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Rule Could Cause Problems For Wyoming Sheep Producers

Sara Hossani

Last Monday saw the close of the public comment period concerning a proposed rule put forth by the U.S. Department of Labor that could cause serious harm to Wyoming’s sheep industry. Currently, most sheep herders in Wyoming are foreign and hold what are called H-2A visas. Under those visas, they are required to be paid $750-dollars a month and be provided room and board.

The Department of Labor determined that wage was much too low and put forth a new requirement that would more than triple that rate of pay to $2400 a month plus room and board. Some in the sheep industry expected the wages to go up, but not this month. It might lead to fewer foreign workers, but many say it could be a serious blow to the domestic sheep industry.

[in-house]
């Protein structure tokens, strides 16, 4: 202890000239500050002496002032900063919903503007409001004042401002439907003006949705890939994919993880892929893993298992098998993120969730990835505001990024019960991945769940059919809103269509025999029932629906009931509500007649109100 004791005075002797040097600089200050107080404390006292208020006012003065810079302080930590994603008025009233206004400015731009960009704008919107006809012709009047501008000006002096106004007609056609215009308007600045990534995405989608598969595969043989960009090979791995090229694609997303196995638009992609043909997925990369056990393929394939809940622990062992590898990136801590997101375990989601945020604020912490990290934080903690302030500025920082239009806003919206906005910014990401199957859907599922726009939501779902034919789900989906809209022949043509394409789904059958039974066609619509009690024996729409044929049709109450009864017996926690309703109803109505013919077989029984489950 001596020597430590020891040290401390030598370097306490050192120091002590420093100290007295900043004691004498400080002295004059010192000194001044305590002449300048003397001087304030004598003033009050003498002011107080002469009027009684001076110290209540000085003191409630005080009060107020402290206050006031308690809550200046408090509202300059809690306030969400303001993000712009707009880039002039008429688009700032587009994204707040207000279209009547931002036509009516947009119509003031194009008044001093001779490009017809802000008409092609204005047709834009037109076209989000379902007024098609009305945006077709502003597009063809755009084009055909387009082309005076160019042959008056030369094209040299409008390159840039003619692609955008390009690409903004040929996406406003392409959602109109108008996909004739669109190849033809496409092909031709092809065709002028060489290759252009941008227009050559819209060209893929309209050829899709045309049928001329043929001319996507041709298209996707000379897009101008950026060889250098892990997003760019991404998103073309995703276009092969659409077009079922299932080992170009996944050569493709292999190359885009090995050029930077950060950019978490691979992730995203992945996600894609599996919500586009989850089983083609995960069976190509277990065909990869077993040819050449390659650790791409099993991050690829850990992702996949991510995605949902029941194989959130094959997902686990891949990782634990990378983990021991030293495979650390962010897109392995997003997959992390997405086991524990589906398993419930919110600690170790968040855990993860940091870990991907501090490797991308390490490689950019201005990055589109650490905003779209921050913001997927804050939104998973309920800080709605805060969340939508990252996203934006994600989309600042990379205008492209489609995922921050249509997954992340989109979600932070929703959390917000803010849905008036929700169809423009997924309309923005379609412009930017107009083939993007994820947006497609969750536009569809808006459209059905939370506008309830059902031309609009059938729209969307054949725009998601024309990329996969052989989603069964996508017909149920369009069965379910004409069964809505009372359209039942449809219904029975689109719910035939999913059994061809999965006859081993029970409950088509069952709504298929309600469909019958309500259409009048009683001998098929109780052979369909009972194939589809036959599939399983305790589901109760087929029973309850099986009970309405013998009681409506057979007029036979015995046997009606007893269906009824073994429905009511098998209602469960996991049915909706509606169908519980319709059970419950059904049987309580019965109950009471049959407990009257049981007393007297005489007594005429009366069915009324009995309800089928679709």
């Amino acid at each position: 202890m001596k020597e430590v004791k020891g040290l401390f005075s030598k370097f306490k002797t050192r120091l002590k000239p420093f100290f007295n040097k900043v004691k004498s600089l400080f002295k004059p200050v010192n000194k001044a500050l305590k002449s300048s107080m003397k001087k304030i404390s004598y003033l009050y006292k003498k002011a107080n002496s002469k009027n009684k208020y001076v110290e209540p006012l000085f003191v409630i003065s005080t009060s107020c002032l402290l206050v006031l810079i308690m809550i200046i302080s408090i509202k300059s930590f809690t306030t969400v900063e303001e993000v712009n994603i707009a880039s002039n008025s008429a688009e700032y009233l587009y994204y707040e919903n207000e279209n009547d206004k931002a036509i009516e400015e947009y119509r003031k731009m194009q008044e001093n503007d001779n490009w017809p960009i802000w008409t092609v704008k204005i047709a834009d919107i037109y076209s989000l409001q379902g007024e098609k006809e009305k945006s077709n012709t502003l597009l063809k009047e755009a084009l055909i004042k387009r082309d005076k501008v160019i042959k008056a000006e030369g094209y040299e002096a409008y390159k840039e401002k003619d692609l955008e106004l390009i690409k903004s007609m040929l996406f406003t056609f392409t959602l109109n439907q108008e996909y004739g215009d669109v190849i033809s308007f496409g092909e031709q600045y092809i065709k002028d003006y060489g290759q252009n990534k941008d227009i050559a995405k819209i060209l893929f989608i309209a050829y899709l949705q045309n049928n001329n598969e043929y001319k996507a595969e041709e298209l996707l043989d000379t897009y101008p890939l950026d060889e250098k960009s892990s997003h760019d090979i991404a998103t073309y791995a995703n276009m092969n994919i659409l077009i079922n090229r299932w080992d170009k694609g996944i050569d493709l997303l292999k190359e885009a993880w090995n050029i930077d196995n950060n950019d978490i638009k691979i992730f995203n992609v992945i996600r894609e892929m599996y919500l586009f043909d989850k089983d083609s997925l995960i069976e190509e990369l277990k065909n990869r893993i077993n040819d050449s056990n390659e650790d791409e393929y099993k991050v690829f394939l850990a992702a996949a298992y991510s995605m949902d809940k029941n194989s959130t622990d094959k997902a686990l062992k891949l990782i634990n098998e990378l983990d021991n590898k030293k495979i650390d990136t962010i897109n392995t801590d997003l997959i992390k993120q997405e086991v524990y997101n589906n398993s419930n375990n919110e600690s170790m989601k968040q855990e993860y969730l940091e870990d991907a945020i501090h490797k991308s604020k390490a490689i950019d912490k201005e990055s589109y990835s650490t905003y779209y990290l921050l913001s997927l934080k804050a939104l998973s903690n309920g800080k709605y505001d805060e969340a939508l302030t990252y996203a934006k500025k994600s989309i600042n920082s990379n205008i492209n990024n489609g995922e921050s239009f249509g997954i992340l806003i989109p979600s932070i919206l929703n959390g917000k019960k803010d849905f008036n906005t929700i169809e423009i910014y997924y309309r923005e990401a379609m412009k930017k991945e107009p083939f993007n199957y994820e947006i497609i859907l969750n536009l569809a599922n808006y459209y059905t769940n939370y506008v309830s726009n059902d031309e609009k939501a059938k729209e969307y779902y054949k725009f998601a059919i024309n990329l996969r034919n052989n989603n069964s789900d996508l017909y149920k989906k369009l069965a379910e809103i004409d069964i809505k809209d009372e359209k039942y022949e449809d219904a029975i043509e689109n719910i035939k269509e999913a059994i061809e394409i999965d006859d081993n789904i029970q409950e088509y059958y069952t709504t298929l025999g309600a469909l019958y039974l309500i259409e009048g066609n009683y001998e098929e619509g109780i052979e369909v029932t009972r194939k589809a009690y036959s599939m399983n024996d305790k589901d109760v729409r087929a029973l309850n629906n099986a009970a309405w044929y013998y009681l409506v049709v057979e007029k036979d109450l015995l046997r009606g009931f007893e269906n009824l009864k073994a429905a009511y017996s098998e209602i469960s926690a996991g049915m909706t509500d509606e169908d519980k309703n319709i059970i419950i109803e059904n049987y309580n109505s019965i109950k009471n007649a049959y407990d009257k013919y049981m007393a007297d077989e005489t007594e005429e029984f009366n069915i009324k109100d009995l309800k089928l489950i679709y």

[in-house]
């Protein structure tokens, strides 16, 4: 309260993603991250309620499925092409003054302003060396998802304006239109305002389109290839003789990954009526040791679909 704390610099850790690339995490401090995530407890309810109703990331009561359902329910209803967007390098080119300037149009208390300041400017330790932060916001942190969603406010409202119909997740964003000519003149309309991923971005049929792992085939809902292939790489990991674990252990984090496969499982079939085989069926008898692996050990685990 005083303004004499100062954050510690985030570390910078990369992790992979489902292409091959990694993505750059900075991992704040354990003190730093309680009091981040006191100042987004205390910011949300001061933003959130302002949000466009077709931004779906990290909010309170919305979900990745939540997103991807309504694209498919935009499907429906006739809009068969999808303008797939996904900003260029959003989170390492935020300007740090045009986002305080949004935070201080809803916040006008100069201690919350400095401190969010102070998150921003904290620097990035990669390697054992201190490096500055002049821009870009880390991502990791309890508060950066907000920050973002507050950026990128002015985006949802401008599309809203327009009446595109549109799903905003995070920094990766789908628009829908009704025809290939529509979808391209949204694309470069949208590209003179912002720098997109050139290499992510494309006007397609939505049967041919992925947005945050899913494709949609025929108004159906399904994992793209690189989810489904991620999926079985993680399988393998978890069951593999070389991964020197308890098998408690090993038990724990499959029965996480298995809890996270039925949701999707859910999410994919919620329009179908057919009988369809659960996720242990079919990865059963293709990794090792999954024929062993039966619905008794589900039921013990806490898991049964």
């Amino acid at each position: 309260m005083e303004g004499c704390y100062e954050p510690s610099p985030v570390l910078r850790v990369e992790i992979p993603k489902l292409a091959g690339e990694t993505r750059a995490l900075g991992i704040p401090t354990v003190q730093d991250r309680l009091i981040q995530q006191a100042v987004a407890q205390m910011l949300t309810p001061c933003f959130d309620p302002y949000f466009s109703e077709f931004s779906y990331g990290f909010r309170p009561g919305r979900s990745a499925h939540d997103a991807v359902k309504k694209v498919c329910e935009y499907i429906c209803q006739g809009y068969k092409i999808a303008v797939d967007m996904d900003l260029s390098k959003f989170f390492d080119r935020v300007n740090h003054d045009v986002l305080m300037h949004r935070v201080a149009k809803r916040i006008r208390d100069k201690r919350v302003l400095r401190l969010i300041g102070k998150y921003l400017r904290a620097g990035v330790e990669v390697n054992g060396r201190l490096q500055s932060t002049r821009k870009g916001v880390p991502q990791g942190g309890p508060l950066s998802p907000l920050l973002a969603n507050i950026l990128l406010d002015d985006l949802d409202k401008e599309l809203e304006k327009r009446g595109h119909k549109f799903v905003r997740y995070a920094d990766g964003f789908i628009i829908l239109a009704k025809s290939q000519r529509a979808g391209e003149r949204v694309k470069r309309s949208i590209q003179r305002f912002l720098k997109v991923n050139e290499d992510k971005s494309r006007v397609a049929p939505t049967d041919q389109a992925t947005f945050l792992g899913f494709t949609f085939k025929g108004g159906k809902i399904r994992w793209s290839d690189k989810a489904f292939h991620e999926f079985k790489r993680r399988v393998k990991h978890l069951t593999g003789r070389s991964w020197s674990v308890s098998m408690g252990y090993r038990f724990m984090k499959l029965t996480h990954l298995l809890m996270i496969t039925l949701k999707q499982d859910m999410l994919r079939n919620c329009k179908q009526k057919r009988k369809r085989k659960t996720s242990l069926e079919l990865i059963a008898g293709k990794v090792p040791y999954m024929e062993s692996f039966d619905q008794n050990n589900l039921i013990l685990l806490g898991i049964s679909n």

A University of Wyoming team of Ag economists recently studied the economic impacts of the new rule. John Ritten was part of that team and he tells me that it comes at a time when the industry is struggling.  

Bob Beck retired from Wyoming Public Media after serving as News Director of Wyoming Public Radio for 34 years. During his time as News Director WPR has won over 100 national, regional and state news awards.
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